Mary Ross, a Cherokee, was born in Park Hill, Oklahoma. As a child, she was sent to live with her grandparents in Talequah, the capital of the Cherokee Nation, so she could attend school.
At 16, she enrolled in Northeastern State Teachers' College in Tahlequah, earning her Bachelor's degree in mathematics in 1928. Northeastern State Teachers' College was founded on the grounds of the Cherokee Female Seminary, which Mary's great-great-grandfather, Cherokee Chief John Ross, was instrumental in establishing.
After teaching math and science in Oklahoma, in 1936 she worked as a statistical clerk for the Bureau of Indian Affairs, located in the Department of the Interior building in Washington, DC. The Bureau reassigned her in 1937 to be an advisor to girls at the Santa Fe Indian School in New Mexico. In 1938, after years of taking summer classes, she completed her Master's degree, also in mathematics, from the Colorado State Teachers College. Mary was fascinated by the stars, and took every astronomy class she could.
In 1942, Lockheed in California hired her as a mathematician. She was among the many women who got jobs that were traditionally held by men while men were serving in the military during World War II. She worked on desinging fighter jets and large planes. Unlike many other women, who were forced out of their jobs as men returned from the War, Mary continued working for Lockheed. The company sent her the University of California Los Angeles to get her professional certification in engineering -- the first Native American woman to do so.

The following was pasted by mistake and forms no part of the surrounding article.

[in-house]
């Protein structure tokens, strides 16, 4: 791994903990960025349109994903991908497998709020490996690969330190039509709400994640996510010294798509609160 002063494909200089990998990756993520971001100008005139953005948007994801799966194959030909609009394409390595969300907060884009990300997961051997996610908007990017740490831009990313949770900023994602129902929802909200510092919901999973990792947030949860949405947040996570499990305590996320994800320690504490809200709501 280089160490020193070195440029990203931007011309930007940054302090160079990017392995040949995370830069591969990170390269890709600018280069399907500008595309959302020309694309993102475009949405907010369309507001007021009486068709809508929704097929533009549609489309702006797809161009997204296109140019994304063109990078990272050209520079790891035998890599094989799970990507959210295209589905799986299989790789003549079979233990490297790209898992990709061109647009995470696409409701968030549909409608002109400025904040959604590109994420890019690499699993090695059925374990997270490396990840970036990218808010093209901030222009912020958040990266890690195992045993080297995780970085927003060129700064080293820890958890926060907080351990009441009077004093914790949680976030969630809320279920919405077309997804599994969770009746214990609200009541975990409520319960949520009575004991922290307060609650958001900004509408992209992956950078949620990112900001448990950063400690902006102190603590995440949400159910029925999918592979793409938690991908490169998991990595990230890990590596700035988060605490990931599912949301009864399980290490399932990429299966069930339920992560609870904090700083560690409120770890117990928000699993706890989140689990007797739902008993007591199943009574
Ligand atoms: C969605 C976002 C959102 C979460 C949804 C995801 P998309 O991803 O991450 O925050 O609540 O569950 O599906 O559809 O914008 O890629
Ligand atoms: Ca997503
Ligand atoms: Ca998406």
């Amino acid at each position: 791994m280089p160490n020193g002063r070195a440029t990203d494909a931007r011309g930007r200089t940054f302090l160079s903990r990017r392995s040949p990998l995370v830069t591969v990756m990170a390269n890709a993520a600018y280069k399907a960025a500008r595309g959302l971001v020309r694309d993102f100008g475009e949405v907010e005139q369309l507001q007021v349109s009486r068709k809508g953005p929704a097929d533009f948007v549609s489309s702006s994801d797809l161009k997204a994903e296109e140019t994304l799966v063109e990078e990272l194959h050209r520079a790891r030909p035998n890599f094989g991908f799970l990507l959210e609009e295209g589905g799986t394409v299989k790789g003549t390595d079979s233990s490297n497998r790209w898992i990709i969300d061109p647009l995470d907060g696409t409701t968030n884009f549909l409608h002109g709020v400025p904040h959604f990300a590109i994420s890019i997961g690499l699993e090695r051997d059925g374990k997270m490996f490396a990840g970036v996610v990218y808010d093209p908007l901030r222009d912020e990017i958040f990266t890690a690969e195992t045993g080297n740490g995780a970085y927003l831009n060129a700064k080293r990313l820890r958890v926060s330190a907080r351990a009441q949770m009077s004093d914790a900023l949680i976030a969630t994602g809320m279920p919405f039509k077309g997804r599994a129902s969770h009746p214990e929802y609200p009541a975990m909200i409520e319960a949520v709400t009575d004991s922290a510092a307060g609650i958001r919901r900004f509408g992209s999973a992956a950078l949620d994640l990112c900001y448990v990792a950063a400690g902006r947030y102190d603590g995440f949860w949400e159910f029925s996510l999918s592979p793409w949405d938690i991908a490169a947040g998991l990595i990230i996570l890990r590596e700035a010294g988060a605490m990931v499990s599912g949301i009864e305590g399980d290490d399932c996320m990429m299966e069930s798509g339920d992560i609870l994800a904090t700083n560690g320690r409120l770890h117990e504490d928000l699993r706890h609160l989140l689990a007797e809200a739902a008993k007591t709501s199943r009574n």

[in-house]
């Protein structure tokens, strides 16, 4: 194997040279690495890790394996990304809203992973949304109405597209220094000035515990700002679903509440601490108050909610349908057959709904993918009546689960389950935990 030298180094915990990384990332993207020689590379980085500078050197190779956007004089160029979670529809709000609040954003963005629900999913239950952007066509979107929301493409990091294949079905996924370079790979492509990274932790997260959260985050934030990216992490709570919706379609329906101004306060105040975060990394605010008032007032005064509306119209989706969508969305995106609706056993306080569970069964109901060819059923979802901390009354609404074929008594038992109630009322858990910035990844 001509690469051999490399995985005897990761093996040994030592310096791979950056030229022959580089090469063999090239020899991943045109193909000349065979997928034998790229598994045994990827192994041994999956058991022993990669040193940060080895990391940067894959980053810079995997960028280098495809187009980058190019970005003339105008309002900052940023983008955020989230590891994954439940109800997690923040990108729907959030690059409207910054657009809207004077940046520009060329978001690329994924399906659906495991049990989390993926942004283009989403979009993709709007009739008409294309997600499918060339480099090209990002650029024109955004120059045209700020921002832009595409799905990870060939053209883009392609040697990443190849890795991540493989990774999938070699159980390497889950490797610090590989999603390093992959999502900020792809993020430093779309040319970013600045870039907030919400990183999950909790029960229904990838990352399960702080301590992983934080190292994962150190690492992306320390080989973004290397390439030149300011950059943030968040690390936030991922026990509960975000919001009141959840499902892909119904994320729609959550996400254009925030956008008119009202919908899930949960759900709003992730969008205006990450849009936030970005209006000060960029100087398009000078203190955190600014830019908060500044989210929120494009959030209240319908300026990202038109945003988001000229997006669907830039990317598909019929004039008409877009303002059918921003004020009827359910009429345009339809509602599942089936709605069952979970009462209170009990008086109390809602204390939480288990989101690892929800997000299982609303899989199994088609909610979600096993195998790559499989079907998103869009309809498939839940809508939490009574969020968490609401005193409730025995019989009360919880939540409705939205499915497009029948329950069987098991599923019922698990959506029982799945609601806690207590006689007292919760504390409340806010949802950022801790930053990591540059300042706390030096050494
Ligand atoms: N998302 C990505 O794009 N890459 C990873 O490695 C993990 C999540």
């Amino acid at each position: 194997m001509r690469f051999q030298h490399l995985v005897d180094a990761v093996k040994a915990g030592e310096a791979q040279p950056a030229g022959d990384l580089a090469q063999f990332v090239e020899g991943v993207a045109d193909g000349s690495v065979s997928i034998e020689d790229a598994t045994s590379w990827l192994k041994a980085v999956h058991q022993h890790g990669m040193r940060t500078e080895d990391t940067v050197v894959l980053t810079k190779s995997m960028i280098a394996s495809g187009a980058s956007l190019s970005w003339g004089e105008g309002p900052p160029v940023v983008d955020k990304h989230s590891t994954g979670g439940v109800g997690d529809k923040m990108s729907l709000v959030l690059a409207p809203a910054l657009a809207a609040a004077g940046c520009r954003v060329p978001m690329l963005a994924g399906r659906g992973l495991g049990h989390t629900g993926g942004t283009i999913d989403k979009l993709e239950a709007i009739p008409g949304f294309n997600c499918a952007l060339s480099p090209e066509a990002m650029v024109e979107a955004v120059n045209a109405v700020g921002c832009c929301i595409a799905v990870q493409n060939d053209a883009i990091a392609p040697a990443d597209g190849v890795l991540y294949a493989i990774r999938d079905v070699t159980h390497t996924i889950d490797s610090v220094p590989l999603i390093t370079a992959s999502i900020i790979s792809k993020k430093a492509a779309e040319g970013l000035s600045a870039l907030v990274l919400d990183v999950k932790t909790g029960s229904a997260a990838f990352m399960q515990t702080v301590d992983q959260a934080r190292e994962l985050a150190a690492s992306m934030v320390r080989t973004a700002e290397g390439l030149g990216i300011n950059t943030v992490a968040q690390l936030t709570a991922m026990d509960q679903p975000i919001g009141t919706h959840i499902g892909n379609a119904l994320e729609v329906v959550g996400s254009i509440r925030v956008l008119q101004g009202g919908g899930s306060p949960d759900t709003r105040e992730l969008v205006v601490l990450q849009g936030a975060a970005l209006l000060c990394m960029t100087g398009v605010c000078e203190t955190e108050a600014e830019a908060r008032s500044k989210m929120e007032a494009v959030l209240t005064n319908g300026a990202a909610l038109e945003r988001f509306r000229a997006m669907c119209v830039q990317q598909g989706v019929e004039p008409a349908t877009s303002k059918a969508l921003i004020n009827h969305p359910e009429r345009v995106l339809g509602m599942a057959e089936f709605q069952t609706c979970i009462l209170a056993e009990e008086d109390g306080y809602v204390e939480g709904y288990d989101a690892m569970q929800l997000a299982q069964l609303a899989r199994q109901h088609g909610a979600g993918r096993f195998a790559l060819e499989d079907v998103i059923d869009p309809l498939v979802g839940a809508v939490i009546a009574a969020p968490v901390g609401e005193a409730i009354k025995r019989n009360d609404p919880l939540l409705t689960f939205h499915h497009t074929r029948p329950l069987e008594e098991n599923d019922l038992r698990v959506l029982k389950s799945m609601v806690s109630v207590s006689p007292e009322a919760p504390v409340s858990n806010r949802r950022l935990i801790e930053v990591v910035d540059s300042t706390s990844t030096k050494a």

In 1952, she was one of the 40 founding members of Lockheed's secret Advanced Development Program, known as the Skunk Works. Much of the work she did there remains classified. Some of the work we do know about includes preliminary design concepts for interplanetary space travel, manned space flight, ballistic missiles, and satillites in orbit above the earth. She also wrote about the feasibility and logistics of space travel to Mars and Venus.
Mary Ross retired from the Skunk Works in 1973. After retirement, she worked to get more Native Americans into the sciences. She was one of the participants in the opening ceremonies of the National Museum of the American Indian in Washington, DC in September, 2004. She died on April 29, 2008 at the age of 99.
In 2017, the United States Mint included a design featuring Mary G. Ross as one of several from which the final would be selected for a 2019 United States dollar coin commemorating American Indians' contributions to the space program.